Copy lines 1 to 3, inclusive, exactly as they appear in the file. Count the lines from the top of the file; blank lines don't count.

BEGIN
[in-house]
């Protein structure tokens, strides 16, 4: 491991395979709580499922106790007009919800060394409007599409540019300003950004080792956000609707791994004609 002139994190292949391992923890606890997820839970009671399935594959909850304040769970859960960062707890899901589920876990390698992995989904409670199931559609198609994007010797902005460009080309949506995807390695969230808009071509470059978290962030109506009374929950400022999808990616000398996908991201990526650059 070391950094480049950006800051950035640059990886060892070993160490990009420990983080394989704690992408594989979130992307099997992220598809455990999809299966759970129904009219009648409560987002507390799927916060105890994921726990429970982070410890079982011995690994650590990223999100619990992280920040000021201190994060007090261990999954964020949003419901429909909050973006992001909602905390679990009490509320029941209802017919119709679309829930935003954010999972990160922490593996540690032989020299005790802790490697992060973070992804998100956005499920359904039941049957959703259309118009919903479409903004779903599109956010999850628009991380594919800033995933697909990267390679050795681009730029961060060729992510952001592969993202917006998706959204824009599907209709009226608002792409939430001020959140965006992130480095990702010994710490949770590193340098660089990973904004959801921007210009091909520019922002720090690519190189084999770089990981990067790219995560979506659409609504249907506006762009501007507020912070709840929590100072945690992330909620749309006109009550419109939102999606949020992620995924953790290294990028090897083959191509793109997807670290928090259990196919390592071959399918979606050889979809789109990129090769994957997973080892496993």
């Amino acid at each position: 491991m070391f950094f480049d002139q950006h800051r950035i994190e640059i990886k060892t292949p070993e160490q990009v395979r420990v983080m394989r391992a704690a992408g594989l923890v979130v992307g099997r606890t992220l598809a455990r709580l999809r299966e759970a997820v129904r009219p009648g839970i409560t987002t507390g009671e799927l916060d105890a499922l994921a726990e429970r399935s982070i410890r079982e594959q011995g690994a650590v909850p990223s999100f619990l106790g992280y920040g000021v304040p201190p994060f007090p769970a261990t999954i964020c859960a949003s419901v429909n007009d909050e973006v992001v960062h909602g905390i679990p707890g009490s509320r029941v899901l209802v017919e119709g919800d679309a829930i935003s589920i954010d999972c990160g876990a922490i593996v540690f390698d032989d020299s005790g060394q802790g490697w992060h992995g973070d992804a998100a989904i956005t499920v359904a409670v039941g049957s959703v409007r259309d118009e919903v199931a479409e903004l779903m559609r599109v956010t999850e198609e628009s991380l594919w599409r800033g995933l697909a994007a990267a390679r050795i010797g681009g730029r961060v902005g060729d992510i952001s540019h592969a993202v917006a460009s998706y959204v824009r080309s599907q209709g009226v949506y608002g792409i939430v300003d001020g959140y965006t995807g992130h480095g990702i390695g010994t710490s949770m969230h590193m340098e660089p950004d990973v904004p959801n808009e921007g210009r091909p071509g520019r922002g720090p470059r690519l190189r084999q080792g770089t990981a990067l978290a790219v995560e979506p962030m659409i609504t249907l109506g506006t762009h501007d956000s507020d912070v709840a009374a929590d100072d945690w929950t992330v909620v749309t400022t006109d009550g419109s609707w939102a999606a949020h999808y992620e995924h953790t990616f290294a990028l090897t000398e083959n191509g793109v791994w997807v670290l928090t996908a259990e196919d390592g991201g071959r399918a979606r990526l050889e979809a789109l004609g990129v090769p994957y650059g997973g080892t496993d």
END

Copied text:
[in-house]
């Protein structure tokens, strides 16, 4: 491991395979709580499922106790007009919800060394409007599409540019300003950004080792956000609707791994004609 002139994190292949391992923890606890997820839970009671399935594959909850304040769970859960960062707890899901589920876990390698992995989904409670199931559609198609994007010797902005460009080309949506995807390695969230808009071509470059978290962030109506009374929950400022999808990616000398996908991201990526650059 070391950094480049950006800051950035640059990886060892070993160490990009420990983080394989704690992408594989979130992307099997992220598809455990999809299966759970129904009219009648409560987002507390799927916060105890994921726990429970982070410890079982011995690994650590990223999100619990992280920040000021201190994060007090261990999954964020949003419901429909909050973006992001909602905390679990009490509320029941209802017919119709679309829930935003954010999972990160922490593996540690032989020299005790802790490697992060973070992804998100956005499920359904039941049957959703259309118009919903479409903004779903599109956010999850628009991380594919800033995933697909990267390679050795681009730029961060060729992510952001592969993202917006998706959204824009599907209709009226608002792409939430001020959140965006992130480095990702010994710490949770590193340098660089990973904004959801921007210009091909520019922002720090690519190189084999770089990981990067790219995560979506659409609504249907506006762009501007507020912070709840929590100072945690992330909620749309006109009550419109939102999606949020992620995924953790290294990028090897083959191509793109997807670290928090259990196919390592071959399918979606050889979809789109990129090769994957997973080892496993």
């Amino acid at each position: 491991m070391f950094f480049d002139q950006h800051r950035i994190e640059i990886k060892t292949p070993e160490q990009v395979r420990v983080m394989r391992a704690a992408g594989l923890v979130v992307g099997r606890t992220l598809a455990r709580l999809r299966e759970a997820v129904r009219p009648g839970i409560t987002t507390g009671e799927l916060d105890a499922l994921a726990e429970r399935s982070i410890r079982e594959q011995g690994a650590v909850p990223s999100f619990l106790g992280y920040g000021v304040p201190p994060f007090p769970a261990t999954i964020c859960a949003s419901v429909n007009d909050e973006v992001v960062h909602g905390i679990p707890g009490s509320r029941v899901l209802v017919e119709g919800d679309a829930i935003s589920i954010d999972c990160g876990a922490i593996v540690f390698d032989d020299s005790g060394q802790g490697w992060h992995g973070d992804a998100a989904i956005t499920v359904a409670v039941g049957s959703v409007r259309d118009e919903v199931a479409e903004l779903m559609r599109v956010t999850e198609e628009s991380l594919w599409r800033g995933l697909a994007a990267a390679r050795i010797g681009g730029r961060v902005g060729d992510i952001s540019h592969a993202v917006a460009s998706y959204v824009r080309s599907q209709g009226v949506y608002g792409i939430v300003d001020g959140y965006t995807g992130h480095g990702i390695g010994t710490s949770m969230h590193m340098e660089p950004d990973v904004p959801n808009e921007g210009r091909p071509g520019r922002g720090p470059r690519l190189r084999q080792g770089t990981a990067l978290a790219v995560e979506p962030m659409i609504t249907l109506g506006t762009h501007d956000s507020d912070v709840a009374a929590d100072d945690w929950t992330v909620v749309t400022t006109d009550g419109s609707w939102a999606a949020h999808y992620e995924h953790t990616f290294a990028l090897t000398e083959n191509g793109v791994w997807v670290l928090t996908a259990e196919d390592g991201g071959r399918a979606r990526l050889e979809a789109l004609g990129v090769p994957y650059g997973g080892t496993d």